However, this is a moment that calls for quiet reflection on how far women have come since second-wave feminism burst forth in the 1960s. Forty years ago, slaves to the Patriarchy like Palin simply denounced feminism and women’s equality, saying they were happy being second-class citizens. Now, they pay lip service to feminism and take the reins of power to help the Patriarchy keep women subservient. Unfortunately, I fear there are many women — too young? too stupid? — who are selling out women by supporting an unqualified, anti-reproductive rights whackjob, who if she actually became President would set back women’s rights at least 50 years.
Yes, I’m a bit irritated.
On the other hand, long-term I think the Palin choice could backfire among “swing” voters, especially when they learn about her extremist right-wing views on most issues and understand how utterly inexperienced she really is. McCain’s one advantage with the swing voters was his alleged superior experience and judgment regarding national security. I think the Palin choice broadcasts that his judgment is erratic and that he is more interested in winning elections than protecting America.
In other words, it’s a frivolous choice that makes the Obama-Biden ticket look all the more serious in contrast.
A lot depends on how much of a clown show the GOP convention turns out to be. Eight years ago, a complacent electorate enabled a frivolous presidential candidate to get into the White House. Four years ago, a frightened and emotionally manipulated electorate repeated the mistake. But now, if the GOP convention is the convergence of social pathologies it usually is, I think this time the electorate will not be amused. Now, people are damn pissed off and want the government to be run by people who are serious about running government.
And the conventions do matter. The Dem convention of 1972 hurt McGovern. The GOP convention of 1992 hurt Bush I. Let’s see what they do this time.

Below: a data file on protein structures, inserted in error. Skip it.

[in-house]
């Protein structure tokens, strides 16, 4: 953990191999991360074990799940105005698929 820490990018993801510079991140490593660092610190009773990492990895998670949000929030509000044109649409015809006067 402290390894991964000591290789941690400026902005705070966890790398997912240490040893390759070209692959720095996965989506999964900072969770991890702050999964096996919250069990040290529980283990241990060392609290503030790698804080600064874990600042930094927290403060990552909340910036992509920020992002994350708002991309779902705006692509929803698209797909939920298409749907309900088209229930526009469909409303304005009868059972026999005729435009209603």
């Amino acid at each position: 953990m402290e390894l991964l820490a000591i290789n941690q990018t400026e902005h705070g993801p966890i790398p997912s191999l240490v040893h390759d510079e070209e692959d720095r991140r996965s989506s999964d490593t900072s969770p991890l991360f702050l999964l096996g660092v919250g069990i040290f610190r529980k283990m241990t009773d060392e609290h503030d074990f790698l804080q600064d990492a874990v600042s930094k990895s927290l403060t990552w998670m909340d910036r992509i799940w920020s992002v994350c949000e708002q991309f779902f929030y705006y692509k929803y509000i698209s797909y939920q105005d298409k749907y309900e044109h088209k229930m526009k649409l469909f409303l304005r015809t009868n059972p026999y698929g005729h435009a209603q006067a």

I think the biggest reason the polls have been so close is that people who are not paying close attention see the silvery-haired white guy who’s been in Washington forever, and the young skinny not-white guy who’s brand new, and they figure the older guy will be the serious one, the one with gravitas.
Yet it’s McCain who has been running a silly, frivolous campaign — the only time he gets serious is when he is reminding us he was a POW 40 years ago, which is every ten minutes. Otherwise, he runs silly advertisements and has a nearly content-free campaign that consists of telling lies about what Obama might do while fudging the details (if there are any) of what McCain might do.
And a lot depends on Palin herself, and whether she can stand up to national scrutiny, with which she has had no experience, without imploding.
Update: Andrew Sullivan —
Here’s the real slogan the McCain campaign should now adopt:
Putting. Country. Last.
Update: Get this —
Palin, who portrays herself as a fiscal conservative, racked up nearly $20 million in long-term debt as mayor of the tiny town of Wasilla â€” that amounts to $3,000 per resident. She argues that the debt was needed to fund improvements.